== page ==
If you're one of the thousands of forklift professionals who read Forkliftaction.com's first feature on long-load solutions (Forkliftaction.com News #153
), you'll know the side-loading forklift is not a new development in the materials handling world.
While such companies as Taylor, Raymond, Hubtex, Kalmar, Linde, Baumann and Irion are household names for their "traditional" side-loading forklifts, it's the new wave of robust, paradigm-breaking, multi-directional side-loaders that has the materials handling market, and forklift buyers, talking.
Relatively new names, such as Combilift (the company is only six years old) and even Airtrax, with its omni-directional forklift concept, have charged onto the market with these new machines, which are a practical cross-breed of a conventional forklift and a side-loader.
Forkliftaction.com News chief reporter Damien Tomlinson interviewed Tommy Cadden, Combilift's US sales manager, at the NA 2004 show in Cleveland, Ohio, USA.
The red-headed Irishman, who moved from the company's home in Clontibret, Ireland, to spearhead Combilift's US assault in February 2003, said the USA was the market with the most potential for success.
"The USA offers some huge opportunities for a company like ours, which is bringing something fresh and new to a very mature market," he said. "Buying habits in the US market are fuelled by the ever-decreasing amount of warehouse space companies have access to now.
"Companies want to be close to business centres in their regional areas, but city space costs money, so the appeal of machines like the Combilift is that they can use existing spaces much more efficiently than traditional forklifts."
Combilift's machine was the world's first internal combustion, four-directional, inside/outside forklift that could perform the jobs of a side-loader, a conventional forklift and a rough-terrain forklift.
The company built and moved 18 Combilifts in its first year, and this year expects to build 1,000. The company uses a network of exclusive territorial dealerships in strategic regions across the US, and a top-secret marketing strategy (Mr Cadden would not reveal details) to spread the word.
"We're plan to set up a subsidiary, Combilift Parts & Service Inc, in North Carolina this year to provide technical support and backup to our growing US customer base," Mr Cadden said.
The penetration of the Irish trucks had been pleasing, he said, giving the example of a Maryland roof truss manufacturer which replaced almost its entire fleet of counterbalance forklifts with Combilifts.
Bolton, Ontario-based Omega Lift Manufacturing Inc has been on the rough-terrain forklift scene for more than 20 years, but is the new kid on the block for multi-directional side-loaders with its 4D Multiloader, released last October.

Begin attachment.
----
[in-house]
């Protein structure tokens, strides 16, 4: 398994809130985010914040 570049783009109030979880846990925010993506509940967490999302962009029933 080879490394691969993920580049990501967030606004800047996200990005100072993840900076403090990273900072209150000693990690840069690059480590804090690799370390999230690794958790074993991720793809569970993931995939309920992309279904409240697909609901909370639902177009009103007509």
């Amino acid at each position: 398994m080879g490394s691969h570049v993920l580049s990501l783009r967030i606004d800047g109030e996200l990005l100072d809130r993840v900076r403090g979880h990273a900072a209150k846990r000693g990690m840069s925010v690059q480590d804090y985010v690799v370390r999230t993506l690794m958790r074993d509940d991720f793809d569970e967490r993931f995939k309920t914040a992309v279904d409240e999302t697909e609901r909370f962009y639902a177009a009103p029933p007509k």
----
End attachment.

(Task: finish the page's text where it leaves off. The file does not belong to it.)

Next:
Operations manager Greg Pannia told Forkliftaction.com News the 4D Multiloader was the company's first foray into the market, and offered many significant advantages over rival machines.
Like the Combilift, Omega Lift's machine can operate inside and outside over wet and rough terrain, and features a limited-slip traction control system that varies the amount of drive to each of the machine's three wheels in slippery or boggy conditions.
Mr Pannia said the company prided itself on its refinement of hydraulics and control systems, claiming the 4D Multiloader had 40% less hoses than the competition.
"We've certainly looked at the competition and learned a few things in developing our machine," he said. "We worked on the machine's design for about a year and a half, and have sold 48 units since launching in October."
The Multiloader is being distributed in the USA through Baumann Handling Systems, led by president Manfred Kaufmann, and is also available in South America. Agreements have been signed with distributors in Italy, Africa and Ethiopia, and the company's European rollout is planned in coming months. Asia and the Pacific regions "will have to wait a while".
Mr Pannia said all major parts were manufactured at Omega Lift's Bolton, Ontario, facility, which kept costs down and quality up. While Combilift was the world's biggest producer of that type of machine, he said "there's always room for some healthy competition".
"The 4D Multiloader is the fruition of a long period of research and development, and we're confident of its potential success. Our machine is a bit cheaper than Hubtex machines, and a little more expensive than Combilift's," he said.
Hubtex, which has for a long time built electric side-loaders for warehouse applications and side-loading trucks for the outdoors, has just released its own cross-breed variation on the Combilift platform. The Series 3050 is a multi-directional forklift available in LPG or diesel variants and able to operate inside and out.
With companies jumping on the multi-directional bandwagon, and the popularity of the machines already in the market, it is obvious this latest development in forklift technology is not going to go away quietly, or soon.What did you think of this story? We appreciate any and all feedback on our special features, so let us know what you think.